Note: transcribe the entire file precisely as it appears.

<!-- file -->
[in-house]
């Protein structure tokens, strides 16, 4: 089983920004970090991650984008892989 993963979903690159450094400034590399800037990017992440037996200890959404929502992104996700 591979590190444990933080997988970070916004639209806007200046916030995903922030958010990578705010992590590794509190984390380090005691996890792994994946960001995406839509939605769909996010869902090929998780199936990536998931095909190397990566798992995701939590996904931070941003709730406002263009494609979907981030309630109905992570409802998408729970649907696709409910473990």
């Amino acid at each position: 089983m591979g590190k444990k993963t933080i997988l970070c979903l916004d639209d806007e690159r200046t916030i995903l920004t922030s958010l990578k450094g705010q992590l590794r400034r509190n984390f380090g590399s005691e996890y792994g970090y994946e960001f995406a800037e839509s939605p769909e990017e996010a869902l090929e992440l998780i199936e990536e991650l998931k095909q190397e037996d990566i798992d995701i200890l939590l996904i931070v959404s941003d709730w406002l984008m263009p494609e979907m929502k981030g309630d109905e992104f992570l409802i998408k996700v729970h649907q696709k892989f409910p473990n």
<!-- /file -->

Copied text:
[in-house]
């Protein structure tokens, strides 16, 4: 089983920004970090991650984008892989 993963979903690159450094400034590399800037990017992440037996200890959404929502992104996700 591979590190444990933080997988970070916004639209806007200046916030995903922030958010990578705010992590590794509190984390380090005691996890792994994946960001995406839509939605769909996010869902090929998780199936990536998931095909190397990566798992995701939590996904931070941003709730406002263009494609979907981030309630109905992570409802998408729970649907696709409910473990």
């Amino acid at each position: 089983m591979g590190k444990k993963t933080i997988l970070c979903l916004d639209d806007e690159r200046t916030i995903l920004t922030s958010l990578k450094g705010q992590l590794r400034r509190n984390f380090g590399s005691e996890y792994g970090y994946e960001f995406a800037e839509s939605p769909e990017e996010a869902l090929e992440l998780i199936e990536e991650l998931k095909q190397e037996d990566i798992d995701i200890l939590l996904i931070v959404s941003d709730w406002l984008m263009p494609e979907m929502k981030g309630d109905e992104f992570l409802i998408k996700v729970h649907q696709k892989f409910p473990n």